the hyper-fragmentation of music in the media has made it somewhat easier for artists fitting into one small niche to get some level of attention. each style has its own labels, club circuits, publications, charts, internet mailing lists and message boards; therefore niche artists have the chance to rise to the top of a very small game. at that point, they may have the opportunity to break out of the ghetto of their own making; they can be hyped as the best of their kind. that is, unless the tastemakers at larger, broader-focused publications have predetermined that said kind is not worthy of coverage. or worse, worthy of ridicule, simply because of guilt by association with a genre they don't understand.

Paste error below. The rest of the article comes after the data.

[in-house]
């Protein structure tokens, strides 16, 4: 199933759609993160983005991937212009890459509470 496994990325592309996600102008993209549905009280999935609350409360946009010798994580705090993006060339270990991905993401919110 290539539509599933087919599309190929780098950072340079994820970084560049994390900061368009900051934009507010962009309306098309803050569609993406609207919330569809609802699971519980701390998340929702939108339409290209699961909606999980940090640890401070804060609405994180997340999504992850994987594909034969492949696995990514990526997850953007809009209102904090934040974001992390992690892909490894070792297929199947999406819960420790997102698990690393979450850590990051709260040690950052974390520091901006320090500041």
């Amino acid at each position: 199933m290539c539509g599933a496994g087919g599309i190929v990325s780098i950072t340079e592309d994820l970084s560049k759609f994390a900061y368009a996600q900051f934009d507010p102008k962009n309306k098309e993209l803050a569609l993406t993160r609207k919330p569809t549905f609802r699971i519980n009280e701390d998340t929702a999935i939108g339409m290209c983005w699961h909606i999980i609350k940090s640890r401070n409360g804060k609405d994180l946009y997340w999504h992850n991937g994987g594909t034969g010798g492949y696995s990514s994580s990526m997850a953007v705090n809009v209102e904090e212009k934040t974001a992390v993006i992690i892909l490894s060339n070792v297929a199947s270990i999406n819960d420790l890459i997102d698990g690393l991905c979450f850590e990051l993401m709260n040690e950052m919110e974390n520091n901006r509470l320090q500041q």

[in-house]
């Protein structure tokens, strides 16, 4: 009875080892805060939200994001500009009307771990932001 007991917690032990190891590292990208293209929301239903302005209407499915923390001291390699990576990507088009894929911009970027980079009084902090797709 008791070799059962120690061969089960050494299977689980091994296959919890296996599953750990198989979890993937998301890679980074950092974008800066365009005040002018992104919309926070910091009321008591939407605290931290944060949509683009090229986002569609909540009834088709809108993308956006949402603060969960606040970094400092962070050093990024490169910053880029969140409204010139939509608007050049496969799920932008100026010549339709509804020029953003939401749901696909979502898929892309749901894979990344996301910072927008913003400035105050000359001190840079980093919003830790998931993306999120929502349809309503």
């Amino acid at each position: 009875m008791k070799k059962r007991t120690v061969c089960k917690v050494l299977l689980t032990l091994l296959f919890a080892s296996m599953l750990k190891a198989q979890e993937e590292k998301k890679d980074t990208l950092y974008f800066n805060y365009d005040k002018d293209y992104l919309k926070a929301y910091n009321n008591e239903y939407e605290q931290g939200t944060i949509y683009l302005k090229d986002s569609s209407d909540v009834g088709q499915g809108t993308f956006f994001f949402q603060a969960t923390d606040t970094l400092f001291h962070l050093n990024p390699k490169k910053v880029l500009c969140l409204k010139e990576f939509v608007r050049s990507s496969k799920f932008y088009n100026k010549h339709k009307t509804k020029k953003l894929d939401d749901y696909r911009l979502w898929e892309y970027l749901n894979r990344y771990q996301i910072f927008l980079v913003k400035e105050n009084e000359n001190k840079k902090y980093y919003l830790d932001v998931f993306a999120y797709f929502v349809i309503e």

this is both the blessing and the curse of genre- and scene-based music. there are two tiers of acceptance to fight through. before even getting to the top of a genre, you have to be clearly in one. not only does this hinder artists who don't think in terms of genre when they create, it also stifles creative growth in artists once they have landed in a genre. the prejudice against certain types of music is so strong that some artists avoid any association with their past once making the transition from one style to another. the examples that come to my mind are ministry (who went from new wave dance to thrash metal), and mikael stavostrand (who was in darkambient/industrial acts archon satani and innana before putting out minimal glitchy tech-house under his own name).